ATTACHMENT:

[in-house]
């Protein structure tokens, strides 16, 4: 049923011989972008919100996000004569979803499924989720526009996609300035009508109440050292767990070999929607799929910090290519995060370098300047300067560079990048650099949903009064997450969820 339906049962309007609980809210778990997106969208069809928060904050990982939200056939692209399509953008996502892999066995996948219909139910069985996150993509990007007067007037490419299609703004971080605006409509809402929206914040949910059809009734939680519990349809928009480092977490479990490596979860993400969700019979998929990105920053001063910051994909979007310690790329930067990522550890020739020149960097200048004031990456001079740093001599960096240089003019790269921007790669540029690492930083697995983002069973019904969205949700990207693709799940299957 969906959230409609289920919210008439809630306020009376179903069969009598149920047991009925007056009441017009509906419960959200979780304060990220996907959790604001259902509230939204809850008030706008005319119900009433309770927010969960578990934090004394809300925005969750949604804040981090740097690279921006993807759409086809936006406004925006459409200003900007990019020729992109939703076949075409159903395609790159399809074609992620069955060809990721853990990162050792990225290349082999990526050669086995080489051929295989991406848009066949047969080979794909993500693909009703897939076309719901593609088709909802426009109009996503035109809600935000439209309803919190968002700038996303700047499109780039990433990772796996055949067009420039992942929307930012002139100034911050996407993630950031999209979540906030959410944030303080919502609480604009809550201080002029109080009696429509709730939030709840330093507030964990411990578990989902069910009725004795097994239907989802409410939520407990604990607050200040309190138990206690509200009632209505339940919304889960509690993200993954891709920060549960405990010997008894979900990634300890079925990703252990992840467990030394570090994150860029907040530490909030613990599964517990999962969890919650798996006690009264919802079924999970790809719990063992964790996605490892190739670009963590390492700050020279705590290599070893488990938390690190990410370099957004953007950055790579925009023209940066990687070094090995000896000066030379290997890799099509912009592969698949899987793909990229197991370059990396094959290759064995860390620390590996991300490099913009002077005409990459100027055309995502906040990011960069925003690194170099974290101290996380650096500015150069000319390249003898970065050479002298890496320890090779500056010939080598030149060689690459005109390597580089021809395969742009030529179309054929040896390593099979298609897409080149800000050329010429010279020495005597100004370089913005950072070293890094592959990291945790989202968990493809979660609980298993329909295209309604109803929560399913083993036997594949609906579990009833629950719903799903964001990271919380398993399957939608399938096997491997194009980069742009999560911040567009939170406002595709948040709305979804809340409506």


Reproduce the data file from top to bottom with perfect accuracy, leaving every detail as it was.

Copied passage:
[in-house]
């Protein structure tokens, strides 16, 4: 049923011989972008919100996000004569979803499924989720526009996609300035009508109440050292767990070999929607799929910090290519995060370098300047300067560079990048650099949903009064997450969820 339906049962309007609980809210778990997106969208069809928060904050990982939200056939692209399509953008996502892999066995996948219909139910069985996150993509990007007067007037490419299609703004971080605006409509809402929206914040949910059809009734939680519990349809928009480092977490479990490596979860993400969700019979998929990105920053001063910051994909979007310690790329930067990522550890020739020149960097200048004031990456001079740093001599960096240089003019790269921007790669540029690492930083697995983002069973019904969205949700990207693709799940299957 969906959230409609289920919210008439809630306020009376179903069969009598149920047991009925007056009441017009509906419960959200979780304060990220996907959790604001259902509230939204809850008030706008005319119900009433309770927010969960578990934090004394809300925005969750949604804040981090740097690279921006993807759409086809936006406004925006459409200003900007990019020729992109939703076949075409159903395609790159399809074609992620069955060809990721853990990162050792990225290349082999990526050669086995080489051929295989991406848009066949047969080979794909993500693909009703897939076309719901593609088709909802426009109009996503035109809600935000439209309803919190968002700038996303700047499109780039990433990772796996055949067009420039992942929307930012002139100034911050996407993630950031999209979540906030959410944030303080919502609480604009809550201080002029109080009696429509709730939030709840330093507030964990411990578990989902069910009725004795097994239907989802409410939520407990604990607050200040309190138990206690509200009632209505339940919304889960509690993200993954891709920060549960405990010997008894979900990634300890079925990703252990992840467990030394570090994150860029907040530490909030613990599964517990999962969890919650798996006690009264919802079924999970790809719990063992964790996605490892190739670009963590390492700050020279705590290599070893488990938390690190990410370099957004953007950055790579925009023209940066990687070094090995000896000066030379290997890799099509912009592969698949899987793909990229197991370059990396094959290759064995860390620390590996991300490099913009002077005409990459100027055309995502906040990011960069925003690194170099974290101290996380650096500015150069000319390249003898970065050479002298890496320890090779500056010939080598030149060689690459005109390597580089021809395969742009030529179309054929040896390593099979298609897409080149800000050329010429010279020495005597100004370089913005950072070293890094592959990291945790989202968990493809979660609980298993329909295209309604109803929560399913083993036997594949609906579990009833629950719903799903964001990271919380398993399957939608399938096997491997194009980069742009999560911040567009939170406002595709948040709305979804809340409506």